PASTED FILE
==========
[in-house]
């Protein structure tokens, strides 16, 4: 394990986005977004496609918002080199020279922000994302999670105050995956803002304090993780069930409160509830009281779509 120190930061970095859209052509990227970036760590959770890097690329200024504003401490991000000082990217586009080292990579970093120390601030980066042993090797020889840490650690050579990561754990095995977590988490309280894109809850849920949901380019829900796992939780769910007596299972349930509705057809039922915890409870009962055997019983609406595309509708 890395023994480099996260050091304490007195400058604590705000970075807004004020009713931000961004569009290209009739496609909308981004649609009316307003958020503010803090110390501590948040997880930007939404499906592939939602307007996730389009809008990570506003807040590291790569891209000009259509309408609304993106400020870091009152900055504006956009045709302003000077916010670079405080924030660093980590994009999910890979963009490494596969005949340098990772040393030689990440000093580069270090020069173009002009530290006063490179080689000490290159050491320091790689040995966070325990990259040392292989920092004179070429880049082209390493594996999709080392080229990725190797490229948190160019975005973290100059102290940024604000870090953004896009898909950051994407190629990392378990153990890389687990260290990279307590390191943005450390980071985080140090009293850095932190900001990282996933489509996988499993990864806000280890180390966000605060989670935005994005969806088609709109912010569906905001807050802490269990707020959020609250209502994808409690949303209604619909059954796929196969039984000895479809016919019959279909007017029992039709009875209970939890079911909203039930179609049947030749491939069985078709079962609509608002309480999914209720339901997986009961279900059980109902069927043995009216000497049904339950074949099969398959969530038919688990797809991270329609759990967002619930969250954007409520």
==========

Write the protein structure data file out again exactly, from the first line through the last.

[in-house]
């Protein structure tokens, strides 16, 4: 394990986005977004496609918002080199020279922000994302999670105050995956803002304090993780069930409160509830009281779509 120190930061970095859209052509990227970036760590959770890097690329200024504003401490991000000082990217586009080292990579970093120390601030980066042993090797020889840490650690050579990561754990095995977590988490309280894109809850849920949901380019829900796992939780769910007596299972349930509705057809039922915890409870009962055997019983609406595309509708 890395023994480099996260050091304490007195400058604590705000970075807004004020009713931000961004569009290209009739496609909308981004649609009316307003958020503010803090110390501590948040997880930007939404499906592939939602307007996730389009809008990570506003807040590291790569891209000009259509309408609304993106400020870091009152900055504006956009045709302003000077916010670079405080924030660093980590994009999910890979963009490494596969005949340098990772040393030689990440000093580069270090020069173009002009530290006063490179080689000490290159050491320091790689040995966070325990990259040392292989920092004179070429880049082209390493594996999709080392080229990725190797490229948190160019975005973290100059102290940024604000870090953004896009898909950051994407190629990392378990153990890389687990260290990279307590390191943005450390980071985080140090009293850095932190900001990282996933489509996988499993990864806000280890180390966000605060989670935005994005969806088609709109912010569906905001807050802490269990707020959020609250209502994808409690949303209604619909059954796929196969039984000895479809016919019959279909007017029992039709009875209970939890079911909203039930179609049947030749491939069985078709079962609509608002309480999914209720339901997986009961279900059980109902069927043995009216000497049904339950074949099969398959969530038919688990797809991270329609759990967002619930969250954007409520």